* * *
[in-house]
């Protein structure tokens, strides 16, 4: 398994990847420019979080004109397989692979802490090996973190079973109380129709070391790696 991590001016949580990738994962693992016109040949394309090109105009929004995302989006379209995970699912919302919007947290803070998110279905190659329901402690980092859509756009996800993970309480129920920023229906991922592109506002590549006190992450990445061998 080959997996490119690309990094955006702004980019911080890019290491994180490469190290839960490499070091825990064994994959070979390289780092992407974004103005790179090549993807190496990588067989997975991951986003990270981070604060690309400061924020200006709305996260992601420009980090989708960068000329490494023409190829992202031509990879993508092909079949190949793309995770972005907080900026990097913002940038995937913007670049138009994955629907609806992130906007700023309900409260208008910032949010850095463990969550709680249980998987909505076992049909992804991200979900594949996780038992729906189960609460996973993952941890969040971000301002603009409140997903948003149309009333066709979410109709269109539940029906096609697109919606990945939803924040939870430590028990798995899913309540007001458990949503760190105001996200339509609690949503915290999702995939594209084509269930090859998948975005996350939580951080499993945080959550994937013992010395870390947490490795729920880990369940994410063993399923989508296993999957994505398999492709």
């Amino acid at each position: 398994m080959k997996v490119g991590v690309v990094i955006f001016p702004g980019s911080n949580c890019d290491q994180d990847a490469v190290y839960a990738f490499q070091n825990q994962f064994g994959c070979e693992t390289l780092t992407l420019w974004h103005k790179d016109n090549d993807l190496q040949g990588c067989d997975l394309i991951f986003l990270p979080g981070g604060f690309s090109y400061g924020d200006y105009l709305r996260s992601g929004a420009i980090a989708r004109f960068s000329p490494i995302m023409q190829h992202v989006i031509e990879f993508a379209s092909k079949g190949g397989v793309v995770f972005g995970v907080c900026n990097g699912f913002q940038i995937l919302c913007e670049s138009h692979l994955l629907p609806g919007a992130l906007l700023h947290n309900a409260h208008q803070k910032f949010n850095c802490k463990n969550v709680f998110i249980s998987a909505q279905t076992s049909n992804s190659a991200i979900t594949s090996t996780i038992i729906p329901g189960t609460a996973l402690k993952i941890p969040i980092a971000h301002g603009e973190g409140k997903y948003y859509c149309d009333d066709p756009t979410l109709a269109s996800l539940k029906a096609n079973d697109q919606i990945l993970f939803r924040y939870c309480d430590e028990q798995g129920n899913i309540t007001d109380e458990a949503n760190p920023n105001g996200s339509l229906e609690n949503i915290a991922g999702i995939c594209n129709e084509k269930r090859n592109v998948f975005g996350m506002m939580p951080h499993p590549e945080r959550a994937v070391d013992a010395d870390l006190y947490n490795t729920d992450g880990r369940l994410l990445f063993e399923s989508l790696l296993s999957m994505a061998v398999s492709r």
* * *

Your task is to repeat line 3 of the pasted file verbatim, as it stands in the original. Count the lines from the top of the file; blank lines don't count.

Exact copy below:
């Amino acid at each position: 398994m080959k997996v490119g991590v690309v990094i955006f001016p702004g980019s911080n949580c890019d290491q994180d990847a490469v190290y839960a990738f490499q070091n825990q994962f064994g994959c070979e693992t390289l780092t992407l420019w974004h103005k790179d016109n090549d993807l190496q040949g990588c067989d997975l394309i991951f986003l990270p979080g981070g604060f690309s090109y400061g924020d200006y105009l709305r996260s992601g929004a420009i980090a989708r004109f960068s000329p490494i995302m023409q190829h992202v989006i031509e990879f993508a379209s092909k079949g190949g397989v793309v995770f972005g995970v907080c900026n990097g699912f913002q940038i995937l919302c913007e670049s138009h692979l994955l629907p609806g919007a992130l906007l700023h947290n309900a409260h208008q803070k910032f949010n850095c802490k463990n969550v709680f998110i249980s998987a909505q279905t076992s049909n992804s190659a991200i979900t594949s090996t996780i038992i729906p329901g189960t609460a996973l402690k993952i941890p969040i980092a971000h301002g603009e973190g409140k997903y948003y859509c149309d009333d066709p756009t979410l109709a269109s996800l539940k029906a096609n079973d697109q919606i990945l993970f939803r924040y939870c309480d430590e028990q798995g129920n899913i309540t007001d109380e458990a949503n760190p920023n105001g996200s339509l229906e609690n949503i915290a991922g999702i995939c594209n129709e084509k269930r090859n592109v998948f975005g996350m506002m939580p951080h499993p590549e945080r959550a994937v070391d013992a010395d870390l006190y947490n490795t729920d992450g880990r369940l994410l990445f063993e399923s989508l790696l296993s999957m994505a061998v398999s492709r």